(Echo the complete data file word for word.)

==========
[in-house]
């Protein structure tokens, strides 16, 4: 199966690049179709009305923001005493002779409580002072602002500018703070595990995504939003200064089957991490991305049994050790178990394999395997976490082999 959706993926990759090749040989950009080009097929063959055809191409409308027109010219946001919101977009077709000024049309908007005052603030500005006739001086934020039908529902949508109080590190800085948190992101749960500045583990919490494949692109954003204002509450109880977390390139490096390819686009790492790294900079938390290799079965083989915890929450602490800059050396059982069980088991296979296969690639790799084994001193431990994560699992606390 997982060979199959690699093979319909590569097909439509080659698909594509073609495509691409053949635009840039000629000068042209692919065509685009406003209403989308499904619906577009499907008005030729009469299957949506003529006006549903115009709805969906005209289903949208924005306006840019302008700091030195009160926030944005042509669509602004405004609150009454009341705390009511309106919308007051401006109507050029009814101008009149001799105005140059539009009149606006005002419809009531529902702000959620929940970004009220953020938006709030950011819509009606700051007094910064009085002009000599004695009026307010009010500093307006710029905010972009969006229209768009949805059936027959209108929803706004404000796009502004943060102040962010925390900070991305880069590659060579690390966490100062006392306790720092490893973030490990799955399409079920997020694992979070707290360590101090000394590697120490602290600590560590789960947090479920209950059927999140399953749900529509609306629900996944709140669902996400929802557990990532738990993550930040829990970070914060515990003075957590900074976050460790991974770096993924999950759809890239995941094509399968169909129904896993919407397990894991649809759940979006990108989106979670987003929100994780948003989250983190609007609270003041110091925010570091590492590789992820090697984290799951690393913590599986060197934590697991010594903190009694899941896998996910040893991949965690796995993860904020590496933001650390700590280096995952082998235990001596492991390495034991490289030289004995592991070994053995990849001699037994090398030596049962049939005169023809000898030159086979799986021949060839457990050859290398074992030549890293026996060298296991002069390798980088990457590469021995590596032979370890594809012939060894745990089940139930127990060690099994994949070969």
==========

[in-house]
């Protein structure tokens, strides 16, 4: 199966690049179709009305923001005493002779409580002072602002500018703070595990995504939003200064089957991490991305049994050790178990394999395997976490082999 959706993926990759090749040989950009080009097929063959055809191409409308027109010219946001919101977009077709000024049309908007005052603030500005006739001086934020039908529902949508109080590190800085948190992101749960500045583990919490494949692109954003204002509450109880977390390139490096390819686009790492790294900079938390290799079965083989915890929450602490800059050396059982069980088991296979296969690639790799084994001193431990994560699992606390 997982060979199959690699093979319909590569097909439509080659698909594509073609495509691409053949635009840039000629000068042209692919065509685009406003209403989308499904619906577009499907008005030729009469299957949506003529006006549903115009709805969906005209289903949208924005306006840019302008700091030195009160926030944005042509669509602004405004609150009454009341705390009511309106919308007051401006109507050029009814101008009149001799105005140059539009009149606006005002419809009531529902702000959620929940970004009220953020938006709030950011819509009606700051007094910064009085002009000599004695009026307010009010500093307006710029905010972009969006229209768009949805059936027959209108929803706004404000796009502004943060102040962010925390900070991305880069590659060579690390966490100062006392306790720092490893973030490990799955399409079920997020694992979070707290360590101090000394590697120490602290600590560590789960947090479920209950059927999140399953749900529509609306629900996944709140669902996400929802557990990532738990993550930040829990970070914060515990003075957590900074976050460790991974770096993924999950759809890239995941094509399968169909129904896993919407397990894991649809759940979006990108989106979670987003929100994780948003989250983190609007609270003041110091925010570091590492590789992820090697984290799951690393913590599986060197934590697991010594903190009694899941896998996910040893991949965690796995993860904020590496933001650390700590280096995952082998235990001596492991390495034991490289030289004995592991070994053995990849001699037994090398030596049962049939005169023809000898030159086979799986021949060839457990050859290398074992030549890293026996060298296991002069390798980088990457590469021995590596032979370890594809012939060894745990089940139930127990060690099994994949070969």